Allowing Questions

I just recently finished reading A New Kind Of Christian in my Contemporary Christian thought class. We’ve been discussing postmodernity and the “emerging church” and it has really been good for me to hear people really dealing with the subject. Our class is primarily discussion based so we end up throwing ideas and questions out for each other through the majority of class. First beginning this discussion I was frustrated by all the “misunderstandings” people had about the emerging church. I thought they were missing the whole point of the whole thing (and I may have been right).

I recently caught myself in this frustration, realizing that I was returning to the way I once thought about Christianity. I used to think that I had the best possible understanding of who God is and what He’s up to and then I began reading and understanding new things about my faith. I went through a great process (in which I am still continuing) of laying down certain ideas that I thought were true and I now realize are not, reaffirming things which I still believe are true, and taking up new ideas. This process brought me to a great appreciation for and an immersion into, at least theologically, the “Emerging Church.” This is not to say I’ve abandoned “modernity” all together and it really isn’t even that I have converted, so to speak, into the emerging church. I have critiques on both sides but the emerging shoe seems to fit a little better on me.

To get to where I am now I had to question things, I had to be skeptical about certain theologies and practices which were being suggested to me. If it were not for some friends (I have to mention Robin Dugall here) who gave me the avenue to question and allowed me to do so openly the process might have been unbearable. Everyone has to be given that avenue, the opportunity to be honest with themselves and question things. I found that in our class I was not doing so. I was frustrated and impatient with their questions. I was annoyed that they didn’t understand. I was going back to where I was, thinking that I had a handle on things. I failed to realize that these questions are necessary. It’s necessary to question if the emerging church has married itself to postmodernism and relativism. It’s necessary to question if the emerging church is pluralist, inclusivist, or even universalistic. And it’s even more important to ask the big questions; question about God’s nature, heaven, hell, the world, Jesus. But how do we respond? Do we help people ask these questions or would we rather they hurry themselves in their thinking to arrive at our position? The dangerous thing about knowing is that it’s hard not to expect everyone else to know.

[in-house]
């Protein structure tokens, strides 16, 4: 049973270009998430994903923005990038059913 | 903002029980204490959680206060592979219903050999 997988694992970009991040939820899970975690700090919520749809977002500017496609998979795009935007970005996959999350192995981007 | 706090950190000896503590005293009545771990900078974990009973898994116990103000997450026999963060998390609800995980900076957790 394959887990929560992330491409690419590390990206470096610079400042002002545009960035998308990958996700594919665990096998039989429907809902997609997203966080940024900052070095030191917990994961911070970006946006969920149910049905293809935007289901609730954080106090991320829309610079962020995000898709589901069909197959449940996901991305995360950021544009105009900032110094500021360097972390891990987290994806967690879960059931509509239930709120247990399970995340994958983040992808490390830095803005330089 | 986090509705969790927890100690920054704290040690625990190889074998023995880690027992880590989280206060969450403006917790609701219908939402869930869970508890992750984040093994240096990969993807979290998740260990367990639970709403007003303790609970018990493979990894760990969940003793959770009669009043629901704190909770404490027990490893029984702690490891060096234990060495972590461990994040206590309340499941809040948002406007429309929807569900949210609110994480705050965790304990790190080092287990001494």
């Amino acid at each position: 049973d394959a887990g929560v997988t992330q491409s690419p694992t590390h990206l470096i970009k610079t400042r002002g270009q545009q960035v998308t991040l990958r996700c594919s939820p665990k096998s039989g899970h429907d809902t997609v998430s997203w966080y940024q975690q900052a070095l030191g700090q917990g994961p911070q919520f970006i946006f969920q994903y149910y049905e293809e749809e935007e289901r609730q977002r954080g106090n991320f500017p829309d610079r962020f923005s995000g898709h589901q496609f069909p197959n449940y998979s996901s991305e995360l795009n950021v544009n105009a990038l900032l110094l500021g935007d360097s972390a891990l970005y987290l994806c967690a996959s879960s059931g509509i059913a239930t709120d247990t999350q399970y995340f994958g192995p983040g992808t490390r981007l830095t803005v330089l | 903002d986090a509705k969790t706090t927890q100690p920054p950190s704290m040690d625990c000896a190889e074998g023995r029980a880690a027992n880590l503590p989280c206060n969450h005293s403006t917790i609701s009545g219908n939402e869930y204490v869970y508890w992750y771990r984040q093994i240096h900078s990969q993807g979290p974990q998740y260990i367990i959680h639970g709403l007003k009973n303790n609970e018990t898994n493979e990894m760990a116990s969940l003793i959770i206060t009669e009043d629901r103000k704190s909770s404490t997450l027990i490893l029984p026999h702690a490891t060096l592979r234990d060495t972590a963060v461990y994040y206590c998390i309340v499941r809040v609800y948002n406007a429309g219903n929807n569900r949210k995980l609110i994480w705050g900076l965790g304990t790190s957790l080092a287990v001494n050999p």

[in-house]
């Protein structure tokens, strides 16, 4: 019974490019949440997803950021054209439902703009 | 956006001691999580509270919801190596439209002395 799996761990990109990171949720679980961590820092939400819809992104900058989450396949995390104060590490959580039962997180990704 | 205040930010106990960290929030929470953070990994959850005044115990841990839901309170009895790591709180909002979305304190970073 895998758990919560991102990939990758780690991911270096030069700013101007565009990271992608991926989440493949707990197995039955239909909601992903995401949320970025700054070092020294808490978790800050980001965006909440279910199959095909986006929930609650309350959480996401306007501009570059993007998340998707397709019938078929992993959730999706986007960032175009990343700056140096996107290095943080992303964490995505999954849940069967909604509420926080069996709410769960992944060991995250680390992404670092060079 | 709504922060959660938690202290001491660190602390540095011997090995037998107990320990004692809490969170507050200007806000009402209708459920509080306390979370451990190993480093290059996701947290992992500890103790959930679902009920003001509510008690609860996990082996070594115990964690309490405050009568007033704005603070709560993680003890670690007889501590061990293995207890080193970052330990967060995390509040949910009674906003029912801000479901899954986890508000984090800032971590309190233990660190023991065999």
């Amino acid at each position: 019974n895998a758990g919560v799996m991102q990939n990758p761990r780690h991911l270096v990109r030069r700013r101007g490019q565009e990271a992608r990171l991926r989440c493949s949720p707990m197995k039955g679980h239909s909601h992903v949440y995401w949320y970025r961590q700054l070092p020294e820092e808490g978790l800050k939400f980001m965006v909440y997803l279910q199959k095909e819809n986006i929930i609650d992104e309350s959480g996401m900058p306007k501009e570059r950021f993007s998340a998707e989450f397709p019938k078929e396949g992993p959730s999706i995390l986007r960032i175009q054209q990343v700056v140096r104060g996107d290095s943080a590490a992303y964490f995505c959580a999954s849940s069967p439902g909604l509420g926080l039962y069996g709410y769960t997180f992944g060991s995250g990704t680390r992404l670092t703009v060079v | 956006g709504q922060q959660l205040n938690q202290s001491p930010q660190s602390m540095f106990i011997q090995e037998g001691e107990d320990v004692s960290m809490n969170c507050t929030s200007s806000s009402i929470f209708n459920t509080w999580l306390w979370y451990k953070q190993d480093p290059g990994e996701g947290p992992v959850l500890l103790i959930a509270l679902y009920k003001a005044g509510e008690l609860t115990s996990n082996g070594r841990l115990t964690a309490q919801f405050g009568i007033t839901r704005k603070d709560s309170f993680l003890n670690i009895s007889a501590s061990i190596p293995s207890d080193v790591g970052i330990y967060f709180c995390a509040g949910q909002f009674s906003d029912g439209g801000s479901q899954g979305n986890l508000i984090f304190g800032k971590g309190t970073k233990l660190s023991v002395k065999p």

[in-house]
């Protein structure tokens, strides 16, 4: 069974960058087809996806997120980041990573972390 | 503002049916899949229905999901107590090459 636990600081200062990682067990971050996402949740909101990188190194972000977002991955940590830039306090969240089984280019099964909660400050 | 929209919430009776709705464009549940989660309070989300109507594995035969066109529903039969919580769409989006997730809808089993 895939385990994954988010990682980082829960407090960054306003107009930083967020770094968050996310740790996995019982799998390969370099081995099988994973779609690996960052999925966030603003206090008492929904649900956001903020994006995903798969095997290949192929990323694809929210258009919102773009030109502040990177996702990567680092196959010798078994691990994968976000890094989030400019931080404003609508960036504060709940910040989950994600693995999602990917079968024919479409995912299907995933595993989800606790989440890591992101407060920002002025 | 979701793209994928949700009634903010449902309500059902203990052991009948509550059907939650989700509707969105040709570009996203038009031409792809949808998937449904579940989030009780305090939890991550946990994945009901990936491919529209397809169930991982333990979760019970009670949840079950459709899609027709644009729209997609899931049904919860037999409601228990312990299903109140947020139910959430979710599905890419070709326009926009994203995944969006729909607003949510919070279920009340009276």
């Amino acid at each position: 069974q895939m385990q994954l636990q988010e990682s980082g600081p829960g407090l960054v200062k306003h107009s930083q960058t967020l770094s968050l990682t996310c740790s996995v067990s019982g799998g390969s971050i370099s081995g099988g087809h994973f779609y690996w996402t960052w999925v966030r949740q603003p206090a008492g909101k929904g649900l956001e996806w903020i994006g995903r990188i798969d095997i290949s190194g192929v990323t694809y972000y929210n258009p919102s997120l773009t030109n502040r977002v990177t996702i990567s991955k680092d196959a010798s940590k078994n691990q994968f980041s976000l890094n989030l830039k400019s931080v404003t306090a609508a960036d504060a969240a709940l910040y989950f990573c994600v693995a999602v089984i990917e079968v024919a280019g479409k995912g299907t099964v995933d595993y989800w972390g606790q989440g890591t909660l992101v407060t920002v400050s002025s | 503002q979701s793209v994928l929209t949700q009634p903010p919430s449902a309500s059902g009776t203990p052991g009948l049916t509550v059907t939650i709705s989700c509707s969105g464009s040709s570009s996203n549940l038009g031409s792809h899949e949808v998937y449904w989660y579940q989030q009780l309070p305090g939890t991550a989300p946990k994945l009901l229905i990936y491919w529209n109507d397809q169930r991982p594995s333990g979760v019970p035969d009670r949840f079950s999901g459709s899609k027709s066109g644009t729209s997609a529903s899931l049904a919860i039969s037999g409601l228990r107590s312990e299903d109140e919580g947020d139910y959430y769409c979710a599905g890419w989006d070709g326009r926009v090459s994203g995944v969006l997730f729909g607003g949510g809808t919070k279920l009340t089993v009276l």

Dan McGowan said…
Hi Wes,

Moving on...

Was just at APU to see my daughter in the production of "Joseph... etc." If you get a chance, go see it! They did a GREAT job!!! I can hardly wait for the REAL theater to be built!
CMD said…
Wes, what exactly IS "our position?" Has the emergent doctrine been codified somewhere and I missed it? I think questions are key to this emergent faith. Be patient and understanding with your classmates...and know this--you DON'T have all the answers!
wellis68 said…
that was actually part of my point. I don't have all the answers and the Emerging church doesn't have their position spelled out. There are certain understanding that the emrging church has though, not spelled out but generally distinct. For example; Generally the emerging church believs in a reconstruction of doctrines. It isn't spelled out anywhere but most emergents share this stance.
wellis68 said…
I think they just finished it and I never got a chance to see it. I really felt bad that I missed it. I'm glad you liked it. Do you know when the "REAL" theater is getting oput in?